Victoria is currently under a state of disaster and NSW has declared a state of emergency — both granting extraordinary powers and additional government resources to battle the fires.

Sydney itself is presently safe from the fires, as is Melbourne, though the coastal regions between these two cities have been hit hard — particularly the South Coast, which stretches south from Sydney to the Victoria border. Authorities in early January dubbed this a “Tourist Leave Zone,” advising travelers to evacuate.

Air quality is also a concern, so travelers heading to destinations with poor conditions may want to consider wearing P2 rated masks, which can filter out the hazardous microscopic PM2.5 particles produced by bushfire smoke.

Global website Aqicn.org offers real-time updates on air quality. The air quality in Sydney is currently listed as “Moderate,” though forecast to hit hazardous levels later this week. Air quality in Melbourne is currently graded “Unhealthy.”
Australia’s Capital Territory is now under a state of alert, with AQI listing Canberra’s air quality as “Hazardous.” The country’s flag carrier, Qantas, canceled all flights to and from Canberra on Sunday due to hazardous weather conditions.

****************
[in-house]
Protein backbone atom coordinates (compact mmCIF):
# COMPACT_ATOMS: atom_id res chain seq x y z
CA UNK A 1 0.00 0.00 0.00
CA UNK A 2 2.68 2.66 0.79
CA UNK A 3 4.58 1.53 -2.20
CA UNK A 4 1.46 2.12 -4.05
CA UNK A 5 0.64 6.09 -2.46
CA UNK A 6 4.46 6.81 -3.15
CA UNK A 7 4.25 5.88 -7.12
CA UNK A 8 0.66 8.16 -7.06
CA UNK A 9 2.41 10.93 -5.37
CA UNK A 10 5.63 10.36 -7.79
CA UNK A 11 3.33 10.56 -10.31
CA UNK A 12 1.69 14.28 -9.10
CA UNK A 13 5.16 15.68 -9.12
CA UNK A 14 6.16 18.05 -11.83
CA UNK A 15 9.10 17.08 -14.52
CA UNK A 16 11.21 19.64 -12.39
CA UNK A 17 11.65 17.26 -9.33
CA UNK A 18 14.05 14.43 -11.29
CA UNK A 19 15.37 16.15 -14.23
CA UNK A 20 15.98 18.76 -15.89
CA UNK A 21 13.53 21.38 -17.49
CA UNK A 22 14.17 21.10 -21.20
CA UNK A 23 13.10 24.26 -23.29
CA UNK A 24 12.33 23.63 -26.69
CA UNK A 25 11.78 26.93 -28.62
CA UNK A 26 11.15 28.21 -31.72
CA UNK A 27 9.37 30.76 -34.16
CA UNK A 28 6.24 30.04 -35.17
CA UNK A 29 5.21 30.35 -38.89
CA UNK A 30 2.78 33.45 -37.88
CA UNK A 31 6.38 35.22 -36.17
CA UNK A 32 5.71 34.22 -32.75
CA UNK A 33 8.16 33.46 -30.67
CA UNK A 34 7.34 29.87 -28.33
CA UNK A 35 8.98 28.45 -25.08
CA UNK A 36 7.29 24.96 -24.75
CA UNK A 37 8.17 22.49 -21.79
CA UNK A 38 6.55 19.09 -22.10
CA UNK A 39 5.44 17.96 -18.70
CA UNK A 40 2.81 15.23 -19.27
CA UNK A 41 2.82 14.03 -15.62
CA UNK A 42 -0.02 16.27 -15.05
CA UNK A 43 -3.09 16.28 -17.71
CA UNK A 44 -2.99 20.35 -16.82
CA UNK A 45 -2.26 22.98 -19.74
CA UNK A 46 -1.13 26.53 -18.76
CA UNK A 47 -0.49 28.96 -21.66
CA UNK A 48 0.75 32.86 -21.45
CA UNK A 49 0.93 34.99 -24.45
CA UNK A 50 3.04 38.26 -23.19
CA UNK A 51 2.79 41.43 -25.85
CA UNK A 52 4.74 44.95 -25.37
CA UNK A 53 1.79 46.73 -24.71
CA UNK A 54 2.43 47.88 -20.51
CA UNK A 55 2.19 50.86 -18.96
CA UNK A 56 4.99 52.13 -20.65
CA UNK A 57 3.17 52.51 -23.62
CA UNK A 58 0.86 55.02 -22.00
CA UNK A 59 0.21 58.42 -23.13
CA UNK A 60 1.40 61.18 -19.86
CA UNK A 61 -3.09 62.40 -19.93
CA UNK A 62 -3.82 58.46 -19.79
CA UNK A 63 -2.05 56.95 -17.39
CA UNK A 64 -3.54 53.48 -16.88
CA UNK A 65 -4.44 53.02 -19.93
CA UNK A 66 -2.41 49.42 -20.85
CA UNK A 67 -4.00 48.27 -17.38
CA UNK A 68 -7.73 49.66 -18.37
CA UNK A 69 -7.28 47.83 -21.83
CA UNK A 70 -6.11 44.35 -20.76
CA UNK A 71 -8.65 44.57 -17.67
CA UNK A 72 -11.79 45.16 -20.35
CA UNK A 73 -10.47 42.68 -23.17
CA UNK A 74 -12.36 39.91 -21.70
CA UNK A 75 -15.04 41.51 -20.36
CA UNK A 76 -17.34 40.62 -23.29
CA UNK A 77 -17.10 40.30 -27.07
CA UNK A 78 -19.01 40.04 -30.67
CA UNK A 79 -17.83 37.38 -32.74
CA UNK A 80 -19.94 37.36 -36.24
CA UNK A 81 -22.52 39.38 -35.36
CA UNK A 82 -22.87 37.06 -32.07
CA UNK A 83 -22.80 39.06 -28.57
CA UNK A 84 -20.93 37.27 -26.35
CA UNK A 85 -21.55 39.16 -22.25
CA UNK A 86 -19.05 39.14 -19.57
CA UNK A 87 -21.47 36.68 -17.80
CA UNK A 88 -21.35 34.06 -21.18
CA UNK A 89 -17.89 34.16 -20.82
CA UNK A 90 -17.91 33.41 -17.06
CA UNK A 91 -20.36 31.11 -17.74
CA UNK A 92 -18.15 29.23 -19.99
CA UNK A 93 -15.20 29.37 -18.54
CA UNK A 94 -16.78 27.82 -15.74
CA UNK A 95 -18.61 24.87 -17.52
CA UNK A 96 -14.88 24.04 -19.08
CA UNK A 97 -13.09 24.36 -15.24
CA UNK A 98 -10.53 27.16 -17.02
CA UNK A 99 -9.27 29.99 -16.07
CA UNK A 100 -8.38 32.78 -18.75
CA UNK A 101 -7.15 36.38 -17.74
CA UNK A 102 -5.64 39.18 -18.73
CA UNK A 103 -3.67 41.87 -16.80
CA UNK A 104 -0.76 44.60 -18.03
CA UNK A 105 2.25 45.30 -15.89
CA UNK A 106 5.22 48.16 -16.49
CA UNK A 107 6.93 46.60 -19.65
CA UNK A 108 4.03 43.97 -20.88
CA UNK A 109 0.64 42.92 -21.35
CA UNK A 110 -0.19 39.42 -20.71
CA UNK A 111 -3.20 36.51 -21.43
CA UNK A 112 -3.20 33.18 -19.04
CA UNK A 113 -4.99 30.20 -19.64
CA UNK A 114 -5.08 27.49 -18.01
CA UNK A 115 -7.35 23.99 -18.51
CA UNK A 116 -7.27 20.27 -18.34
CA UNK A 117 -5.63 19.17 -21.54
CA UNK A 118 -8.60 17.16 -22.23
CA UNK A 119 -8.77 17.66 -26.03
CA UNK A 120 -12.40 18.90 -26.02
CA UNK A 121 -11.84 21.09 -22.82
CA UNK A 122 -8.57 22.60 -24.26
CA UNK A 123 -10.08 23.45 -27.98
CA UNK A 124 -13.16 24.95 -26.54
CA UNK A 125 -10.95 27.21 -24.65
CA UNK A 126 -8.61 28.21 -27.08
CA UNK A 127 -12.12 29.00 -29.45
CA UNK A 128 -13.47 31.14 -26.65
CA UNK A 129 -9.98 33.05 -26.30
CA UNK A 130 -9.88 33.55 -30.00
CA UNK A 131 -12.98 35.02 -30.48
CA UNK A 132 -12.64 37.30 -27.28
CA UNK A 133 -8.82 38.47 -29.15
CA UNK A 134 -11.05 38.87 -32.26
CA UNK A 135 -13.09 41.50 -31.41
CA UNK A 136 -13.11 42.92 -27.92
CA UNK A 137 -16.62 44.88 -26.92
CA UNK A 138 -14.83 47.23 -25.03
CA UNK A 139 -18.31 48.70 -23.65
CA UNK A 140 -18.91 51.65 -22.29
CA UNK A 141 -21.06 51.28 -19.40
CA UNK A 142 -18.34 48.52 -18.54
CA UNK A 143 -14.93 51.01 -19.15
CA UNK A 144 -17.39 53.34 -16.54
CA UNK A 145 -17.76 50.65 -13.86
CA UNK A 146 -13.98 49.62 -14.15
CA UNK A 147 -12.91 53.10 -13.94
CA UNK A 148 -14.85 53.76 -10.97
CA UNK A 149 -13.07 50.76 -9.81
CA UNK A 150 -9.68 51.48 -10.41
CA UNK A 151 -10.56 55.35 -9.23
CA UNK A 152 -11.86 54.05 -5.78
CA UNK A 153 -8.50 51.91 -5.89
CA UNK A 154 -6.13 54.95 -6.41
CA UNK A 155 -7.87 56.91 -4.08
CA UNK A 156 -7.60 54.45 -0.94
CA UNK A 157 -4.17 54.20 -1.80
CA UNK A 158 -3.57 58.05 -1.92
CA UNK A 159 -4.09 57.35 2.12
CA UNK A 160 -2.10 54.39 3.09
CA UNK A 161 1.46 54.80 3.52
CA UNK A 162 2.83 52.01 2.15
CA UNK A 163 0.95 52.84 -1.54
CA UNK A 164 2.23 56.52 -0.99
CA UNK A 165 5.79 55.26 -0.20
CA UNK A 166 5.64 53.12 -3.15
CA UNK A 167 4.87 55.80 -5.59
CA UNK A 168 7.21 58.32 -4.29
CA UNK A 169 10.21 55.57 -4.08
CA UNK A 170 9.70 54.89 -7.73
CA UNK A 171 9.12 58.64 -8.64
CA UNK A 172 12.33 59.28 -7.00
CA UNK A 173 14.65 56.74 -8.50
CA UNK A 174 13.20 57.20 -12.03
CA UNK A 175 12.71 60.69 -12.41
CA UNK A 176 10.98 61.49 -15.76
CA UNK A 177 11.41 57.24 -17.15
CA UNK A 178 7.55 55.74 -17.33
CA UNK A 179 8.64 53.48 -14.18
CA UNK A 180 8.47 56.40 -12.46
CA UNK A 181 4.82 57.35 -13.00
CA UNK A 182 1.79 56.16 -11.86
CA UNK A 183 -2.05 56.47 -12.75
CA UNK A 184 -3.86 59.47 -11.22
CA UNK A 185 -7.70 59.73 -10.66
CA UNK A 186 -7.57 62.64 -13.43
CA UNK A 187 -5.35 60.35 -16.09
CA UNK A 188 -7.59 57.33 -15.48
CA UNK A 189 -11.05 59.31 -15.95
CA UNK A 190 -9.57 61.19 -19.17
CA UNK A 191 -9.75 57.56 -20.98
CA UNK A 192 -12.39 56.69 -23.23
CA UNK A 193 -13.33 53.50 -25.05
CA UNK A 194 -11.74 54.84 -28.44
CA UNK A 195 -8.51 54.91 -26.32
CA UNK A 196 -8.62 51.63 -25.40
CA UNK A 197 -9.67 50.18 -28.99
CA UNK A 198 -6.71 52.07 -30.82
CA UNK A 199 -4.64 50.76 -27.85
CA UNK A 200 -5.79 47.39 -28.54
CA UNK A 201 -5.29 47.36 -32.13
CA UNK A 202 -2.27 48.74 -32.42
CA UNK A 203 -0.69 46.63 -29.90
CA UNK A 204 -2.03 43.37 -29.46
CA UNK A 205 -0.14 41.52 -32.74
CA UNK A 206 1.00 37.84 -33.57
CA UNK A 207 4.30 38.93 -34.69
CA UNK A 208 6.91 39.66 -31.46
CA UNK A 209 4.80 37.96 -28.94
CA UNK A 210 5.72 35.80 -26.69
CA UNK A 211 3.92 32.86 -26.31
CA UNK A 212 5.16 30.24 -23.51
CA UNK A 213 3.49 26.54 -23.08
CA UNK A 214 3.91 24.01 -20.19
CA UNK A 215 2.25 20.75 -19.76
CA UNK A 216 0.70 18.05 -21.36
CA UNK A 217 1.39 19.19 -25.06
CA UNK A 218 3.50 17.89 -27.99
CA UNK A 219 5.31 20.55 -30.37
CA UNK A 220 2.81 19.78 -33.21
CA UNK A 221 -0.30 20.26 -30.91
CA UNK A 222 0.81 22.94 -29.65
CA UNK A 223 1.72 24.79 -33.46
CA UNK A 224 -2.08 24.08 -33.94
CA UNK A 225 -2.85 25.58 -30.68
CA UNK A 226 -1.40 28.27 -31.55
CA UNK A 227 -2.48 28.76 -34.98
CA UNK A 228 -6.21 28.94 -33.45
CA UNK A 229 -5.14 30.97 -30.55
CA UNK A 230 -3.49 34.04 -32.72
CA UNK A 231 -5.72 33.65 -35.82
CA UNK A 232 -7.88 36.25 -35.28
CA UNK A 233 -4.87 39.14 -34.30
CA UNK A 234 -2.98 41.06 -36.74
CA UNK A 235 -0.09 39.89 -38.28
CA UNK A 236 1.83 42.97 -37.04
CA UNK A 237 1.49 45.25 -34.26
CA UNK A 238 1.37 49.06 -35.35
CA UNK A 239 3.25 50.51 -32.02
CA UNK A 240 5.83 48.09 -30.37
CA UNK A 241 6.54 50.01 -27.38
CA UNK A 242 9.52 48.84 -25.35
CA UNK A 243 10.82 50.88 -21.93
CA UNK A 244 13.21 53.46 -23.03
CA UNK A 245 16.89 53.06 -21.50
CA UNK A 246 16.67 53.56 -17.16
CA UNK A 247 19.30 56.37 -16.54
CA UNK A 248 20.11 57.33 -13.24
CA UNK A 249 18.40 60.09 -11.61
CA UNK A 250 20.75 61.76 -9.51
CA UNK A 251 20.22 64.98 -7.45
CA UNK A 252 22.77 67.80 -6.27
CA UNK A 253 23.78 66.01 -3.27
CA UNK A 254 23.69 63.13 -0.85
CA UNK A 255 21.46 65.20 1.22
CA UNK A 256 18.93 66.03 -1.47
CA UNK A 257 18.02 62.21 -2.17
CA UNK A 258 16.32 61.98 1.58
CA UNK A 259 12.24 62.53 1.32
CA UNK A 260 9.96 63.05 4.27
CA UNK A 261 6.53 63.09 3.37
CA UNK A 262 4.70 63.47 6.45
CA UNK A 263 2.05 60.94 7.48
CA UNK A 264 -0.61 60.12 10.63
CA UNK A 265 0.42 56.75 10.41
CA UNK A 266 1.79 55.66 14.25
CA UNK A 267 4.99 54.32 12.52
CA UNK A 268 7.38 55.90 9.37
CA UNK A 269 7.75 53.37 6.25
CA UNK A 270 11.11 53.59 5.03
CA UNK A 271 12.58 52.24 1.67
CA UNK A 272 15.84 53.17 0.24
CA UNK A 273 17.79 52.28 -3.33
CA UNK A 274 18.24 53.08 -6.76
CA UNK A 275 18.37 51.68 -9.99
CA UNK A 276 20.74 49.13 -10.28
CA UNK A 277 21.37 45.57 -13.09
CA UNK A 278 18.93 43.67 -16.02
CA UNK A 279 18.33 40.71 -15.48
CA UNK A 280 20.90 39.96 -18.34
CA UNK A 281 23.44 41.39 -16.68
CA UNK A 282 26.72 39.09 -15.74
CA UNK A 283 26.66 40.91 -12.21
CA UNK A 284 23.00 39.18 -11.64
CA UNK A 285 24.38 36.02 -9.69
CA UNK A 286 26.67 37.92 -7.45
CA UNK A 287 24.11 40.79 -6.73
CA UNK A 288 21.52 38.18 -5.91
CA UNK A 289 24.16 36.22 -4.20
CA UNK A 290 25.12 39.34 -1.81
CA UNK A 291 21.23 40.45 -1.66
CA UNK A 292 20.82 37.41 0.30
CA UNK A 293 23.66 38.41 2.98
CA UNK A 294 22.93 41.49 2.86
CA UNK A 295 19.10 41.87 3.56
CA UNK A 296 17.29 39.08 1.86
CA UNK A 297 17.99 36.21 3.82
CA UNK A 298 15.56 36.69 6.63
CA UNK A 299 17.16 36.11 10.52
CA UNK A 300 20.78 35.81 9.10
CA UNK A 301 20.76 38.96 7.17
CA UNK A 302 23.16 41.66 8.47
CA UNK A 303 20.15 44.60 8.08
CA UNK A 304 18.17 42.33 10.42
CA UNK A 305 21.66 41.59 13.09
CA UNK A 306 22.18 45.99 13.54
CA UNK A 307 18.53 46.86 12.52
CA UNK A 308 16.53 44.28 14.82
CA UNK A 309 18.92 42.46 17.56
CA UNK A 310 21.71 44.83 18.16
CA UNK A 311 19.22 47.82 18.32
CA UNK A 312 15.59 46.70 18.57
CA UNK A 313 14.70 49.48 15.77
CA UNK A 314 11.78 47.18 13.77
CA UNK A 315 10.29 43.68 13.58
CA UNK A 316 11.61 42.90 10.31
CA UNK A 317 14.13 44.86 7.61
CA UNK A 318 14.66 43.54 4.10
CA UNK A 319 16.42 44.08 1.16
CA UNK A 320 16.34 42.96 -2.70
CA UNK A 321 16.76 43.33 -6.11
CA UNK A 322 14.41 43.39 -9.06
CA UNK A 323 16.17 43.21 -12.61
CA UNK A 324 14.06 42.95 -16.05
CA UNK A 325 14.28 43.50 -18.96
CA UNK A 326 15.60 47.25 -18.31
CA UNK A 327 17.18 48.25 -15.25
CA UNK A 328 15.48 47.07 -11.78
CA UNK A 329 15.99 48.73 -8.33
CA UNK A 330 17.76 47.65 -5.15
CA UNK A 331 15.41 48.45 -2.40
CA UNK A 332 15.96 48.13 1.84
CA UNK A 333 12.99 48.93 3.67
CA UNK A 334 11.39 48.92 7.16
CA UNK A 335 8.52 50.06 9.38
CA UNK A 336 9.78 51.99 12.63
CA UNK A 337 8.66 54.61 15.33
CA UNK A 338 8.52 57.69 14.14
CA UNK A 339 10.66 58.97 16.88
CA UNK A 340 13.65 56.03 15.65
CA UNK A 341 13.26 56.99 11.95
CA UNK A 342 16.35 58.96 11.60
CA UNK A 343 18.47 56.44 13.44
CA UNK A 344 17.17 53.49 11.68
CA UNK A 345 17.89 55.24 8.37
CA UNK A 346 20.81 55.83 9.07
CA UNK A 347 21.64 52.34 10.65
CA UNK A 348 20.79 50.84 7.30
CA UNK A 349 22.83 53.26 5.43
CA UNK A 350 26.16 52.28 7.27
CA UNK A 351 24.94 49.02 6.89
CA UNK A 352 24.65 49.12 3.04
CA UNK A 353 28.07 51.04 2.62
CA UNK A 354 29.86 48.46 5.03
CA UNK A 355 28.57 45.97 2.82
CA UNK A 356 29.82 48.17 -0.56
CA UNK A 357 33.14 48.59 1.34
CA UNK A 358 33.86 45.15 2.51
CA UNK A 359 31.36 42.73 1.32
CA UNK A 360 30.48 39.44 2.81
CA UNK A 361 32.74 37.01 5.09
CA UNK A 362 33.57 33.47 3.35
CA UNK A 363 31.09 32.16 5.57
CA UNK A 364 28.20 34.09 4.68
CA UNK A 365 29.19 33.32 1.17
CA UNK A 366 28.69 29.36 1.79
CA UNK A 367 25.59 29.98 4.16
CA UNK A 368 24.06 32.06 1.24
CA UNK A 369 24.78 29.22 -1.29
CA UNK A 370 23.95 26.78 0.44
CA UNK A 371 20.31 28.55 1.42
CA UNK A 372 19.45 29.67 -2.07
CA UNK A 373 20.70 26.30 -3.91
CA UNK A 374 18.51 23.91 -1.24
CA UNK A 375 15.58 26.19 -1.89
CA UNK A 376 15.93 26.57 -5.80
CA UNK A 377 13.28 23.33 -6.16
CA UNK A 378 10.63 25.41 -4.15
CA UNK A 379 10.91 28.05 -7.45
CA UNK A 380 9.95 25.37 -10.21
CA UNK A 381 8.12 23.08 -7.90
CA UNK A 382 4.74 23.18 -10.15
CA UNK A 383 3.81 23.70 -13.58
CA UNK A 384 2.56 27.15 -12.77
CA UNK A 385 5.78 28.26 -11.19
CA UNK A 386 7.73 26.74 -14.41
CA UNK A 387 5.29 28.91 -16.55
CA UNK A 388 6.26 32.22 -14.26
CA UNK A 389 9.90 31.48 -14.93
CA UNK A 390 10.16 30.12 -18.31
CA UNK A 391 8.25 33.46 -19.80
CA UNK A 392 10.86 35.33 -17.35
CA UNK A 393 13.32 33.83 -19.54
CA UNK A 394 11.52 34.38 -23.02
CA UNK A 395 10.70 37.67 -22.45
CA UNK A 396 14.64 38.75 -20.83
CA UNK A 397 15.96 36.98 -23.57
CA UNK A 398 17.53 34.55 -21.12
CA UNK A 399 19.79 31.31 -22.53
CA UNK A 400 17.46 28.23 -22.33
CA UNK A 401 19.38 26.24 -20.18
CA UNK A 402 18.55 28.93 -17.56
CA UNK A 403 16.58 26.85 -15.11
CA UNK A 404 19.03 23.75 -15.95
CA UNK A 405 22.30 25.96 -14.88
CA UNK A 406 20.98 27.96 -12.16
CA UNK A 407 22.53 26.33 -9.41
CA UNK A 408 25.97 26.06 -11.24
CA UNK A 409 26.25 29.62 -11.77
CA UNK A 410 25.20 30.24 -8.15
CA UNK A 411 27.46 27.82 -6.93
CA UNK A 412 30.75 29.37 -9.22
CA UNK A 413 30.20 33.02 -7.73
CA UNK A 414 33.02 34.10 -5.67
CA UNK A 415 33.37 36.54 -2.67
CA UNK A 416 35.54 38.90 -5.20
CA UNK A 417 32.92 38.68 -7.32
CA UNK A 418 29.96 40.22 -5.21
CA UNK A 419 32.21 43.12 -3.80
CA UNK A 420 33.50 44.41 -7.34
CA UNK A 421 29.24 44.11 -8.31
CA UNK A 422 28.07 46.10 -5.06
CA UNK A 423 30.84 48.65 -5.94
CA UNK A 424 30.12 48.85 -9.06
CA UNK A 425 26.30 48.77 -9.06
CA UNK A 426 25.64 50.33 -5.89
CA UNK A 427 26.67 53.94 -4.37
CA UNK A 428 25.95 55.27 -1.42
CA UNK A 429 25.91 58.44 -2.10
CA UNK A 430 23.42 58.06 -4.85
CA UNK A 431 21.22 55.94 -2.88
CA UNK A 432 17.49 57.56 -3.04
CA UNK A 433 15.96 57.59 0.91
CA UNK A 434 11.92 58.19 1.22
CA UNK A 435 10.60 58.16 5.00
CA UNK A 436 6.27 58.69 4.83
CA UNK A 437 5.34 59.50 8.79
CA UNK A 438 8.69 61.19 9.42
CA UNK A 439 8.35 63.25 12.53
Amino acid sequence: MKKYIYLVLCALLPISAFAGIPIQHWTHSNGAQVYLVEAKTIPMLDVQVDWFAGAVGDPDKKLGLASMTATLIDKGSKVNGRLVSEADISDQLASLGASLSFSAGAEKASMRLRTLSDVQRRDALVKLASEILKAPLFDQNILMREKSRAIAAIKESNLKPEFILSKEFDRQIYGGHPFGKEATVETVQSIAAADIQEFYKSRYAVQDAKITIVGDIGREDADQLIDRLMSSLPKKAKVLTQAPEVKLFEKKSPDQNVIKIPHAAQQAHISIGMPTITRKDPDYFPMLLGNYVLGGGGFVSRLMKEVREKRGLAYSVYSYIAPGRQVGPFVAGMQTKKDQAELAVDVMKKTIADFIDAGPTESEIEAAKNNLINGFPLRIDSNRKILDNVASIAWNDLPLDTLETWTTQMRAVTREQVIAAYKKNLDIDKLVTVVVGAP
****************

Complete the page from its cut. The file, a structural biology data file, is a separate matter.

South Australia, popular for its vineyards, is also facing several heavy fires but air quality in its capital, Adelaide, is currently rated as “good.”

Off the coast of South Australia, popular tourist getaway Kangaroo Island has been severely affected by the fires as well.

Queensland, which recently faced its own spate of fires, reportedly has the situation under control. Nevertheless, “bushfire warnings are in place and visitors should ensure they stay up-to-date with the latest information and advice being issued by Queensland Fire and Emergency Services (QFES),” advises the Queensland Tourism body. Queensland state capital Brisbane’s air quality is currently ranked “Good” by AQI.

At the moment, Western Australia is dealing with several blazes but these are reportedly under control and the state — including capital Perth — remains safe to visit. Air quality in Perth is currently rated “good.”